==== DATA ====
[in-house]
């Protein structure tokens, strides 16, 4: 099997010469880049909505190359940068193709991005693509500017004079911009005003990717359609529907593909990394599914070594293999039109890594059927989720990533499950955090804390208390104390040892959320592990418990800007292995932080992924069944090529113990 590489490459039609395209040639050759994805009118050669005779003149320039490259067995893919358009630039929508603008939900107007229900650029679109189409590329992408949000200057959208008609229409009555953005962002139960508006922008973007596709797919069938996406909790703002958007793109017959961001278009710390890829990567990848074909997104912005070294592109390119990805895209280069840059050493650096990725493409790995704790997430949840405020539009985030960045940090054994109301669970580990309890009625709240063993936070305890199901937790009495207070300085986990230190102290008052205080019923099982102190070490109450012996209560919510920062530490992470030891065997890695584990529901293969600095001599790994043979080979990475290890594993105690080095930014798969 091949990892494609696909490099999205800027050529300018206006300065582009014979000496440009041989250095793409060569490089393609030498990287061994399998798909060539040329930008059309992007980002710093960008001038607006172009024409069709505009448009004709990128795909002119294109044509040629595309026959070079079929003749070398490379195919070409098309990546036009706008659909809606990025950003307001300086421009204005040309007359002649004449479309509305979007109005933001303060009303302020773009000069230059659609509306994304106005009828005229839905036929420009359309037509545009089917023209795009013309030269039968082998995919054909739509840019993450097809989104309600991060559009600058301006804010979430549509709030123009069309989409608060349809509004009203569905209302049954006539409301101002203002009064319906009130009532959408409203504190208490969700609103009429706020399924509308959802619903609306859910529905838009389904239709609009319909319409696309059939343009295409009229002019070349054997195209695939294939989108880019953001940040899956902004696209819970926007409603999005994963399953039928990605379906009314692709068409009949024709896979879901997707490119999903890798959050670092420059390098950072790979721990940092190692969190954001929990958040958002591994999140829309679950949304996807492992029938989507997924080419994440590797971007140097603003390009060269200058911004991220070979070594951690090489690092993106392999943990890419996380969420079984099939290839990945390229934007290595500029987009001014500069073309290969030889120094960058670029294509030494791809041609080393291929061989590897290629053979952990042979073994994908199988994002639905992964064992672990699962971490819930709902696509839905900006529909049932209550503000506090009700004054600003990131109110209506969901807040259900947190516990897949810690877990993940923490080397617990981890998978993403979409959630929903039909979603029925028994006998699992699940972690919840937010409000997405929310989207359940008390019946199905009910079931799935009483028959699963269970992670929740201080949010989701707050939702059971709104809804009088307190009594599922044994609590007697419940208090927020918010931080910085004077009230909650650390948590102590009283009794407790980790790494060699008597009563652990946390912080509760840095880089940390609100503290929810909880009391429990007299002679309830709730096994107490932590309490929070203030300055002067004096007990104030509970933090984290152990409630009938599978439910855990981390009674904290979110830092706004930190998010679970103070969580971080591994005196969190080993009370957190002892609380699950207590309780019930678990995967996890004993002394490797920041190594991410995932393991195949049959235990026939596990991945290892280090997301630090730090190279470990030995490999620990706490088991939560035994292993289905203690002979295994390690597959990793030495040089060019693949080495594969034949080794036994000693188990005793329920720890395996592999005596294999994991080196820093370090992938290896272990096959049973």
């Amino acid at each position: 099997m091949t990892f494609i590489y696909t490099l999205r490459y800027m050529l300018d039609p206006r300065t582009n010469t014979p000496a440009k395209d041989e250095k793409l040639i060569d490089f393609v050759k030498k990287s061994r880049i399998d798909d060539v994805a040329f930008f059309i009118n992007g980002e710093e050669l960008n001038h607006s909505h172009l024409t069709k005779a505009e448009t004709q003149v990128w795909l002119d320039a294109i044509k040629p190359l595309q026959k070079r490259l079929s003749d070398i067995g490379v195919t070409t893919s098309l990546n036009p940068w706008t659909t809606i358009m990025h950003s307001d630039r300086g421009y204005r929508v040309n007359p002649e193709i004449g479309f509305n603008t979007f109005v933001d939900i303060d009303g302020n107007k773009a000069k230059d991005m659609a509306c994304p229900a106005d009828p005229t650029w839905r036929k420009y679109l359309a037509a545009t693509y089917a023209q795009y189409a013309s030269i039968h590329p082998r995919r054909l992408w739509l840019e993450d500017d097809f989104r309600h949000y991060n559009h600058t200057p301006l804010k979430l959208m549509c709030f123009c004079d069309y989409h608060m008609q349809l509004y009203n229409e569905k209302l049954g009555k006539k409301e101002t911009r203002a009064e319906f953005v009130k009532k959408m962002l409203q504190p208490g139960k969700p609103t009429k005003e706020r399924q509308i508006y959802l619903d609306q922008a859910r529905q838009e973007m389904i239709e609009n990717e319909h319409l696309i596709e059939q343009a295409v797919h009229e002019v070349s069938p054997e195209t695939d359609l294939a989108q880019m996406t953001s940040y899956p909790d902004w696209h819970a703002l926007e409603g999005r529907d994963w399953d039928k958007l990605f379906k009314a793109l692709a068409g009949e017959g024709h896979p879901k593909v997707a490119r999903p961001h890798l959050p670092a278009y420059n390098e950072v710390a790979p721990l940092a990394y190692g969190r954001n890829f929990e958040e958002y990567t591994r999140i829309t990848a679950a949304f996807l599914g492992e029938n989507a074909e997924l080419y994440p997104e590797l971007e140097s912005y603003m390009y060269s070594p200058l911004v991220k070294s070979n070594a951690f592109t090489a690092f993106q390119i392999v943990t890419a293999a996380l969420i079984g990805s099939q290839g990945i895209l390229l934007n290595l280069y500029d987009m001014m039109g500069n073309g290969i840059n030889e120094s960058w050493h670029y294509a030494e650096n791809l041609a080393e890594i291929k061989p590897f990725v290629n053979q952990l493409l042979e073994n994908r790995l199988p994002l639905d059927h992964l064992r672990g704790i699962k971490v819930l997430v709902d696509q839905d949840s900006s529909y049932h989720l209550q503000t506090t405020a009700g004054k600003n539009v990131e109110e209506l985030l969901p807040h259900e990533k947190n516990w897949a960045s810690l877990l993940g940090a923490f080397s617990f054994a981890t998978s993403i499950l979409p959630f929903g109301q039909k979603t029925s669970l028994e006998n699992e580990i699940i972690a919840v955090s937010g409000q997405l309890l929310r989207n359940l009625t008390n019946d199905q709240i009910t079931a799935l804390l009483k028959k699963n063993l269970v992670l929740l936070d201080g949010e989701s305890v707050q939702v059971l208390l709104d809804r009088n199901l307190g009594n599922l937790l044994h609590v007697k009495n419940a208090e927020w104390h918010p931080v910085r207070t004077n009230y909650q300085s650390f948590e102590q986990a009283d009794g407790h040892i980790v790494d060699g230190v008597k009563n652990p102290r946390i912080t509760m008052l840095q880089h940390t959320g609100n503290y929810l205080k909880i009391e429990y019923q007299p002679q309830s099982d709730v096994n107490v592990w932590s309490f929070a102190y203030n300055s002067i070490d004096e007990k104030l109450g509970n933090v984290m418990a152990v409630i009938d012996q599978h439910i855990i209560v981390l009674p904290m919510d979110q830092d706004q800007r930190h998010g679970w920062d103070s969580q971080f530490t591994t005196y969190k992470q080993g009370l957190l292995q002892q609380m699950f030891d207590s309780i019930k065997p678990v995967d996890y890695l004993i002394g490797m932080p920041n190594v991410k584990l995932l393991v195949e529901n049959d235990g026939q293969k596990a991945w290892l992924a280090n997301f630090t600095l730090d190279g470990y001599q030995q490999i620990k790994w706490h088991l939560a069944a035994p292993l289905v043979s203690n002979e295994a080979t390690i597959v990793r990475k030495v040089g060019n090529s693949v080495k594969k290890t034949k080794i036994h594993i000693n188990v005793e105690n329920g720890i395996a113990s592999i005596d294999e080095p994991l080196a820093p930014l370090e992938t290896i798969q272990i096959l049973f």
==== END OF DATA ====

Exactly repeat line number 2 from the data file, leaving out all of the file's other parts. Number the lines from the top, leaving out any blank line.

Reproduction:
């Protein structure tokens, strides 16, 4: 099997010469880049909505190359940068193709991005693509500017004079911009005003990717359609529907593909990394599914070594293999039109890594059927989720990533499950955090804390208390104390040892959320592990418990800007292995932080992924069944090529113990 590489490459039609395209040639050759994805009118050669005779003149320039490259067995893919358009630039929508603008939900107007229900650029679109189409590329992408949000200057959208008609229409009555953005962002139960508006922008973007596709797919069938996406909790703002958007793109017959961001278009710390890829990567990848074909997104912005070294592109390119990805895209280069840059050493650096990725493409790995704790997430949840405020539009985030960045940090054994109301669970580990309890009625709240063993936070305890199901937790009495207070300085986990230190102290008052205080019923099982102190070490109450012996209560919510920062530490992470030891065997890695584990529901293969600095001599790994043979080979990475290890594993105690080095930014798969 091949990892494609696909490099999205800027050529300018206006300065582009014979000496440009041989250095793409060569490089393609030498990287061994399998798909060539040329930008059309992007980002710093960008001038607006172009024409069709505009448009004709990128795909002119294109044509040629595309026959070079079929003749070398490379195919070409098309990546036009706008659909809606990025950003307001300086421009204005040309007359002649004449479309509305979007109005933001303060009303302020773009000069230059659609509306994304106005009828005229839905036929420009359309037509545009089917023209795009013309030269039968082998995919054909739509840019993450097809989104309600991060559009600058301006804010979430549509709030123009069309989409608060349809509004009203569905209302049954006539409301101002203002009064319906009130009532959408409203504190208490969700609103009429706020399924509308959802619903609306859910529905838009389904239709609009319909319409696309059939343009295409009229002019070349054997195209695939294939989108880019953001940040899956902004696209819970926007409603999005994963399953039928990605379906009314692709068409009949024709896979879901997707490119999903890798959050670092420059390098950072790979721990940092190692969190954001929990958040958002591994999140829309679950949304996807492992029938989507997924080419994440590797971007140097603003390009060269200058911004991220070979070594951690090489690092993106392999943990890419996380969420079984099939290839990945390229934007290595500029987009001014500069073309290969030889120094960058670029294509030494791809041609080393291929061989590897290629053979952990042979073994994908199988994002639905992964064992672990699962971490819930709902696509839905900006529909049932209550503000506090009700004054600003990131109110209506969901807040259900947190516990897949810690877990993940923490080397617990981890998978993403979409959630929903039909979603029925028994006998699992699940972690919840937010409000997405929310989207359940008390019946199905009910079931799935009483028959699963269970992670929740201080949010989701707050939702059971709104809804009088307190009594599922044994609590007697419940208090927020918010931080910085004077009230909650650390948590102590009283009794407790980790790494060699008597009563652990946390912080509760840095880089940390609100503290929810909880009391429990007299002679309830709730096994107490932590309490929070203030300055002067004096007990104030509970933090984290152990409630009938599978439910855990981390009674904290979110830092706004930190998010679970103070969580971080591994005196969190080993009370957190002892609380699950207590309780019930678990995967996890004993002394490797920041190594991410995932393991195949049959235990026939596990991945290892280090997301630090730090190279470990030995490999620990706490088991939560035994292993289905203690002979295994390690597959990793030495040089060019693949080495594969034949080794036994000693188990005793329920720890395996592999005596294999994991080196820093370090992938290896272990096959049973």